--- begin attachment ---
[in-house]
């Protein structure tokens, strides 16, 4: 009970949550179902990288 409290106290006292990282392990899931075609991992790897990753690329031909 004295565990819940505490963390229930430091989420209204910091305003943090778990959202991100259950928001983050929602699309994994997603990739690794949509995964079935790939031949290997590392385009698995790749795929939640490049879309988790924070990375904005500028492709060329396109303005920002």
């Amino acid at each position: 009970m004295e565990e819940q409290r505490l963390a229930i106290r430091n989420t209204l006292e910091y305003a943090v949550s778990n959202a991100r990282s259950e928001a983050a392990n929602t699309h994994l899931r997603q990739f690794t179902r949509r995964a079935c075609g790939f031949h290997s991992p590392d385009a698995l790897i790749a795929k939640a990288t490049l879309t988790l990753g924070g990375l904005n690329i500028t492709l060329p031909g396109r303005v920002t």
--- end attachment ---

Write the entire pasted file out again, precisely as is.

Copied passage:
[in-house]
């Protein structure tokens, strides 16, 4: 009970949550179902990288 409290106290006292990282392990899931075609991992790897990753690329031909 004295565990819940505490963390229930430091989420209204910091305003943090778990959202991100259950928001983050929602699309994994997603990739690794949509995964079935790939031949290997590392385009698995790749795929939640490049879309988790924070990375904005500028492709060329396109303005920002």
């Amino acid at each position: 009970m004295e565990e819940q409290r505490l963390a229930i106290r430091n989420t209204l006292e910091y305003a943090v949550s778990n959202a991100r990282s259950e928001a983050a392990n929602t699309h994994l899931r997603q990739f690794t179902r949509r995964a079935c075609g790939f031949h290997s991992p590392d385009a698995l790897i790749a795929k939640a990288t490049l879309t988790l990753g924070g990375l904005n690329i500028t492709l060329p031909g396109r303005v920002t």